DSST Credit by Exam Program - Formerly known as the DANTES Program, owned and administered by Prometric, tests knowledge of both lower-level and upper-level college material through 38 exams. For more information visit

International Baccalaureate Programs - The International Baccalaureate (IB) Programme is an internationally accepted qualification for entry into institutes of higher education. The Diploma Program is designed for students aged 16 to 19; it is a demanding two-year curriculum leading to final examinations. Graduates of the IB program must demonstrate competency in languages, social studies, the experimental sciences and mathematics. In addition the program has three core requirements that are included to broaden the educational experience and challenge students to apply their knowledge and understanding. To receive a diploma, students must achieve a minimum score of 24 out of a possible 45 points, as well as satisfactory participation in the creativity, action, service requirement. For more information visit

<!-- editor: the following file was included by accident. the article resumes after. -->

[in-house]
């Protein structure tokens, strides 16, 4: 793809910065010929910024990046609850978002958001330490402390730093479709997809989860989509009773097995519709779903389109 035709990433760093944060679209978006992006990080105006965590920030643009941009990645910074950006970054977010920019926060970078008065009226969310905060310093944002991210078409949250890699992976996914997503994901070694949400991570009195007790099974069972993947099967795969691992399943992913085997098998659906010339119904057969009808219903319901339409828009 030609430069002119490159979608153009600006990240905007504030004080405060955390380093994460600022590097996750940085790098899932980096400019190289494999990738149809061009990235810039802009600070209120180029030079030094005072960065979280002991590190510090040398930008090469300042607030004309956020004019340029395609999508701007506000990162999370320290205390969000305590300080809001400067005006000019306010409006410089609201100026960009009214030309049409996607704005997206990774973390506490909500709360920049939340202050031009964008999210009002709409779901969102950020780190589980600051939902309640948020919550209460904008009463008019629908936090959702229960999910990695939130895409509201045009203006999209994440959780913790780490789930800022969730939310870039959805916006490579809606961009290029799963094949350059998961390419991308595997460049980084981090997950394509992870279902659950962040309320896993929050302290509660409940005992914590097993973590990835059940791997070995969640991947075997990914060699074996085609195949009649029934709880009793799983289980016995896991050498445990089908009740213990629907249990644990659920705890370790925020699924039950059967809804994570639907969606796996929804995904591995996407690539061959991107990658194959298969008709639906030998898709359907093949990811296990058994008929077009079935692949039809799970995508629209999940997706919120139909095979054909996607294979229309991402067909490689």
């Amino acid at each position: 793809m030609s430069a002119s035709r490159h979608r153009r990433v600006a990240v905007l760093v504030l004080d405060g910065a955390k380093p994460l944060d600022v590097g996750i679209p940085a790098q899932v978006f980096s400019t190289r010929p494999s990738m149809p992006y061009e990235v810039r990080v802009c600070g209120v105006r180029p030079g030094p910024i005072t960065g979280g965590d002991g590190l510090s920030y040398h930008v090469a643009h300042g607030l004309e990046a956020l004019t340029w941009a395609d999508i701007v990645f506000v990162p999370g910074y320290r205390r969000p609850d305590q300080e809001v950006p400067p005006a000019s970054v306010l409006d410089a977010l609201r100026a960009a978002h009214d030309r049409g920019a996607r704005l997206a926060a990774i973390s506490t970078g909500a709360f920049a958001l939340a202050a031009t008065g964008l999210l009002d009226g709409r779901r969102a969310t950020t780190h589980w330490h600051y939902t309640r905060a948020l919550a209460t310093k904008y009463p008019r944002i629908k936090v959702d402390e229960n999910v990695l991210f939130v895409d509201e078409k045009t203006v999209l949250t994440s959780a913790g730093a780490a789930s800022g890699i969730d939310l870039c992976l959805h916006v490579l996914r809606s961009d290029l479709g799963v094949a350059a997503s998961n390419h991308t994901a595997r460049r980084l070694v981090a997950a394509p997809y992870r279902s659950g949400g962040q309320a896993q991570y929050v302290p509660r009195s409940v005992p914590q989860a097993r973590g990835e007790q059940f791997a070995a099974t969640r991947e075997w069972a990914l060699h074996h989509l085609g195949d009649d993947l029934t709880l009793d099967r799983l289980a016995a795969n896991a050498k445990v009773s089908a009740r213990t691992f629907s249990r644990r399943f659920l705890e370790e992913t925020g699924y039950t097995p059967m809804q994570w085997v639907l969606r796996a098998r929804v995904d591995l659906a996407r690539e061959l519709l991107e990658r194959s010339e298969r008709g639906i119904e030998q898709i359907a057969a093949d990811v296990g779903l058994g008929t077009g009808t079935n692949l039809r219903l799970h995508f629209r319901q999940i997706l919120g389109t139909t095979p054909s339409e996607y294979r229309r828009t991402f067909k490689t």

Professional Licensure - Professional licensure protects the public by enforcing standards that restricts practice to qualified individuals who have met specific qualifications in education, work experience, and exams. Licensure is a means by which "permission to practice" is regulated. Licensure is required by law.

Certification - Certification is a designation earned by a person that ensures the individual is qualified to perform a task or job. Certification differs from licensure in that certification is an employment qualification and not a legal requirement for practicing a profession.

Apprenticeship - Apprenticeship is a combination of on-the-job training and related instruction in which workers learn the practical and theoretical aspects of a highly skilled occupation. Apprenticeship programs can be sponsored by individual employers, joint employer and labor groups, and/or employer associations. (